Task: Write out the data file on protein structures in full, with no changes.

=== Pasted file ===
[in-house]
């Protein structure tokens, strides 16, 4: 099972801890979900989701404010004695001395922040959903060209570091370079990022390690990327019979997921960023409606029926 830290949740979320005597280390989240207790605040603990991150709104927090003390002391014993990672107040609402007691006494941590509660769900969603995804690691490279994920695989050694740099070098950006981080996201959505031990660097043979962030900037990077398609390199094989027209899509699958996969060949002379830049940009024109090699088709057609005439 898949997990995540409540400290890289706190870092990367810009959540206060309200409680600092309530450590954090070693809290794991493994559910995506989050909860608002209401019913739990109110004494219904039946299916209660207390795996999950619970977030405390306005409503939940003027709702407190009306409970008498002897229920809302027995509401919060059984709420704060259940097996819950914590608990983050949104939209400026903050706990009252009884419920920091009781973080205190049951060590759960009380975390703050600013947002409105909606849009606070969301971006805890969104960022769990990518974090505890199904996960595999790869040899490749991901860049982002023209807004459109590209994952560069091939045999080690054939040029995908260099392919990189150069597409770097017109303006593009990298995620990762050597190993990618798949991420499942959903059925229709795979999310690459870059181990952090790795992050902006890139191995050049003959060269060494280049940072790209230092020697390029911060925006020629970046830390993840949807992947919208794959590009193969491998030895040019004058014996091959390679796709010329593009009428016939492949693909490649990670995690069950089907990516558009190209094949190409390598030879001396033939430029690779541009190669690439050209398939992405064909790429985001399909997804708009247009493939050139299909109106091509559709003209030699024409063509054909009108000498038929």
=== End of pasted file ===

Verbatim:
[in-house]
């Protein structure tokens, strides 16, 4: 099972801890979900989701404010004695001395922040959903060209570091370079990022390690990327019979997921960023409606029926 830290949740979320005597280390989240207790605040603990991150709104927090003390002391014993990672107040609402007691006494941590509660769900969603995804690691490279994920695989050694740099070098950006981080996201959505031990660097043979962030900037990077398609390199094989027209899509699958996969060949002379830049940009024109090699088709057609005439 898949997990995540409540400290890289706190870092990367810009959540206060309200409680600092309530450590954090070693809290794991493994559910995506989050909860608002209401019913739990109110004494219904039946299916209660207390795996999950619970977030405390306005409503939940003027709702407190009306409970008498002897229920809302027995509401919060059984709420704060259940097996819950914590608990983050949104939209400026903050706990009252009884419920920091009781973080205190049951060590759960009380975390703050600013947002409105909606849009606070969301971006805890969104960022769990990518974090505890199904996960595999790869040899490749991901860049982002023209807004459109590209994952560069091939045999080690054939040029995908260099392919990189150069597409770097017109303006593009990298995620990762050597190993990618798949991420499942959903059925229709795979999310690459870059181990952090790795992050902006890139191995050049003959060269060494280049940072790209230092020697390029911060925006020629970046830390993840949807992947919208794959590009193969491998030895040019004058014996091959390679796709010329593009009428016939492949693909490649990670995690069950089907990516558009190209094949190409390598030879001396033939430029690779541009190669690439050209398939992405064909790429985001399909997804708009247009493939050139299909109106091509559709003209030699024409063509054909009108000498038929």